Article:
I think I've finally figured out why we in the United States may have such a hard time getting our daily nutrients from our food -- even from whole-food, well-balanced versions of the U.S. diet.
Our food is too bland.
Americans don't have much use for heavy spicing. We look to the major food groups to keep us nourished, and don't even think of spices as possible contributors. Often, we struggle to come up with reasons why other cultures use spices at all -- you've probably heard the suggestion that people started using spices to mask the taste of half-spoiled foods, in those primitive days before modern refrigeration. But today, the story goes? No more spoiled foods, so, no need for anything but occasional spicing for flavor.
But is it really that simple? Let's take a look at one example -- dietary iron.
Many American adults, especially women, struggle to get enough iron in their diet. I don't know about you, but me, no matter how carefully I choose my foods (raisins? kale? meat-based? vegetarian? spinach? spinach /and/ citrus?), I never seem to quite get there. And no wonder. Here is the top ten list of iron-rich foods according to WebMD:
(I can think of a couple of high-iron foods, such as quinoa, that for some reason didn't make WebMD's list -- but even so, they all pretty much fall in the same range.)
Time for some math. To reach your daily iron intake using these foods, you'd need to eat -- every single day -- 33 canned oysters, or 15 eggs plus 10 cups spinach, or 1.5 quarts of cooked lentils, or four 8-ounce steaks. And that would be before taking other nutrients into account. Add in a quart of milk for the remaining calcium, a healthy heap of whole grains, fruits, veggies, and seeds for other vitamins and minerals, and the sheer quantity of food quickly becomes ludicrous. No wonder we fall off the wagon.
So, we reach for supplementation. Iron in pill form is certainly useful, but surely it must be possible to eat in a way that would make supplementation unnecessary. While malnutrition can be a serious problem, it's typically found where people don't have adequate access to high-quality foods, not across the human species as a whole. In other words -- in any given society, the children of the poor are at greatest risk of malnutrition. The children of the rich, not so much. In other words, in the absence of food scarcity humans do manage to create nutritionally complete diets without modern supplementation.
So where do spices come in?
Let's look at herbs and spices, using numbers from the USDA National Nutrient Database. Note we're talking tablespoons, instead of cups:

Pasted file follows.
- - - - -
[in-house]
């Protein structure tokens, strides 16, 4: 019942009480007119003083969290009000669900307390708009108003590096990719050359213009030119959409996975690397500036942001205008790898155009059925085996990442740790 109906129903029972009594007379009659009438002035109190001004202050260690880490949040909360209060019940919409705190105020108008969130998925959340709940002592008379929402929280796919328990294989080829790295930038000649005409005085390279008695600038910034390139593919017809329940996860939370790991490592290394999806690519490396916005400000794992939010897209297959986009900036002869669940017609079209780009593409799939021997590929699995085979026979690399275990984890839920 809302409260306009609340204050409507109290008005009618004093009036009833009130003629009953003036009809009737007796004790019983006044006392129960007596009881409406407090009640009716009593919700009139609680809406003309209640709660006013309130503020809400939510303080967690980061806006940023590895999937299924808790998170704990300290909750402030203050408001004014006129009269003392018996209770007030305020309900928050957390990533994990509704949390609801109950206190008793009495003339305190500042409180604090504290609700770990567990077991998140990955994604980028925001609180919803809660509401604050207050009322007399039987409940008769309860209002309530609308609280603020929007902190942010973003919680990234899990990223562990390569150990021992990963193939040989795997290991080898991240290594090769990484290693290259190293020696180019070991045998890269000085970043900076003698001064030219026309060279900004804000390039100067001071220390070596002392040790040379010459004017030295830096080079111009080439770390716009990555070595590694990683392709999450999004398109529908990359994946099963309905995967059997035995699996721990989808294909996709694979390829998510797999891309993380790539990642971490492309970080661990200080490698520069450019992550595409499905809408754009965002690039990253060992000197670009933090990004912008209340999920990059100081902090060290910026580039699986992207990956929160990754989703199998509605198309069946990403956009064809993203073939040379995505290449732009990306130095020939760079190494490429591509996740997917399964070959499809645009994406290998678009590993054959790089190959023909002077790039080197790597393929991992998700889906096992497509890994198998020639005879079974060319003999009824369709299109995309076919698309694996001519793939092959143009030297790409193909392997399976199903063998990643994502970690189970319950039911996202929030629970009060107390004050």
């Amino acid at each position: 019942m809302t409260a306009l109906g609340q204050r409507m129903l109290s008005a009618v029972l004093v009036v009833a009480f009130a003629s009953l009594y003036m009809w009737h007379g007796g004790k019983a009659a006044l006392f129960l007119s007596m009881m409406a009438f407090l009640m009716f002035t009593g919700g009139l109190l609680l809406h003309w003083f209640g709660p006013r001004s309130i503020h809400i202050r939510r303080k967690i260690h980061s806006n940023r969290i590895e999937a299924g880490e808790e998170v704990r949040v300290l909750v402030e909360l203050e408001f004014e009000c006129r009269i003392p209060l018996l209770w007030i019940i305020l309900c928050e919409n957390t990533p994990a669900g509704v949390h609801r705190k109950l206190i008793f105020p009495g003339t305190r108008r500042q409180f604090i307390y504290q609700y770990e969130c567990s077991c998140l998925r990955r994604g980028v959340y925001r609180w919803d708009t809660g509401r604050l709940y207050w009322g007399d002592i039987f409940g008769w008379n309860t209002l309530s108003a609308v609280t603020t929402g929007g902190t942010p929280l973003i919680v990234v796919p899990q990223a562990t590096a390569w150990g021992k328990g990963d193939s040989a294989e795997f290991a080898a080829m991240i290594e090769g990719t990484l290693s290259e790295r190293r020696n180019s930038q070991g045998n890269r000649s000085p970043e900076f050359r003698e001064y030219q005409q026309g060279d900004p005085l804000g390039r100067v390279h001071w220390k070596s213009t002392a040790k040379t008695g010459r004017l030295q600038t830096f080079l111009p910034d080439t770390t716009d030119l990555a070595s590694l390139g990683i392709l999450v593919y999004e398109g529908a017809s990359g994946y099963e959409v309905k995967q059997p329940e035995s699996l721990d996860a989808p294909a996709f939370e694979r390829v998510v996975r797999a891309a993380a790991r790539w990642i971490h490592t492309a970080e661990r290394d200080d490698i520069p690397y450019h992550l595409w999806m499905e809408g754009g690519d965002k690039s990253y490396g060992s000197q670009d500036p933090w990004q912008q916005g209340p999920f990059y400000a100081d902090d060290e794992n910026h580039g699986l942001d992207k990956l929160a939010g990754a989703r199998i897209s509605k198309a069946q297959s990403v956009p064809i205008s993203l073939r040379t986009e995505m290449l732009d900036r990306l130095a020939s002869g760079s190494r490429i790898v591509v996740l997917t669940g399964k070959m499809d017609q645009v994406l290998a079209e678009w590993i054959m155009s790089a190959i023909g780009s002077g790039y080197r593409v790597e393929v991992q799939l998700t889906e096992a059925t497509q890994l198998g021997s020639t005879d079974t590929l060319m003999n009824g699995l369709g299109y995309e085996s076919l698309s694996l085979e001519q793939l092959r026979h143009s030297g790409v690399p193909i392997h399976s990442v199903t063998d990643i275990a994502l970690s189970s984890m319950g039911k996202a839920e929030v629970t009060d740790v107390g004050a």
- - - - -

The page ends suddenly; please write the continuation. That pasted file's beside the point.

Do you see it?
One tablespoon of cumin has as much iron as four cups of spinach, and one tablespoon turmeric as much iron as a full cup of cooked lentils. Interesting. Here are some examples of how adding spices translates into actual nutrition:
- 1 8oz steak, unspiced -- 22% iron, 0% calcium
- 1 8oz steak, spiced with 2 tablespoons thyme herb crust -- 37% iron, 10% calcium
- 2-egg omelet, plain -- 6% iron, 4% calcium
- 2-egg omelet, spiced with 1/4 cup fresh herbs -- 17% iron, 9% calcium
- 1 cup lentil soup, plain -- 17% iron, 2% calcium
- 1 cup lentil soup, spiced with 1-1/2 tsp each cumin and celery seed -- 37% iron, 10% calcium
See what I mean? Forget food preservation as a rationale for historic herb use. Adding these things we call herbs and spices can have a major effect on nutrition, raising or even doubling the nutritional value of a dish.
Here's a more practical example of the ways our tendency to under-spice affects nutrition:
- A basic chicken curry recipe from the Food Network (for six servings, 1 tablespoon curry powder, 2 teaspoons cumin, 1 teaspoon cinnamon, and black pepper 'to taste'), pretty typical for western palates, provides 7% daily iron, 2% daily calcium per serving.
A curry recipe shared by an acquaintance from India, for same number of servings, calls for a whopping 4 tablespoons ginger, 4 tablespoons garlic paste, 3 tablespoons coriander powder, 2 teaspoons cumin, 1 teaspoon turmeric, 8 whole cloves, 8 whole cardamom pods, 1 teaspoon cayenne pepper, 1 teaspoon black pepper, and 1 cinnamon stick.
(I'll share the full recipe soon, once I've had a chance to make it a few more times.)
The result? More than double -- 15% daily iron, 5% daily calcium, for the same serving. And that's apart from the other health-building properties in that spice list. Go ahead and chow down on an extra serving. You'll get 30% total of your daily iron from the experience.
I don't know about you, but the food in my house is about to get a lot spicier.
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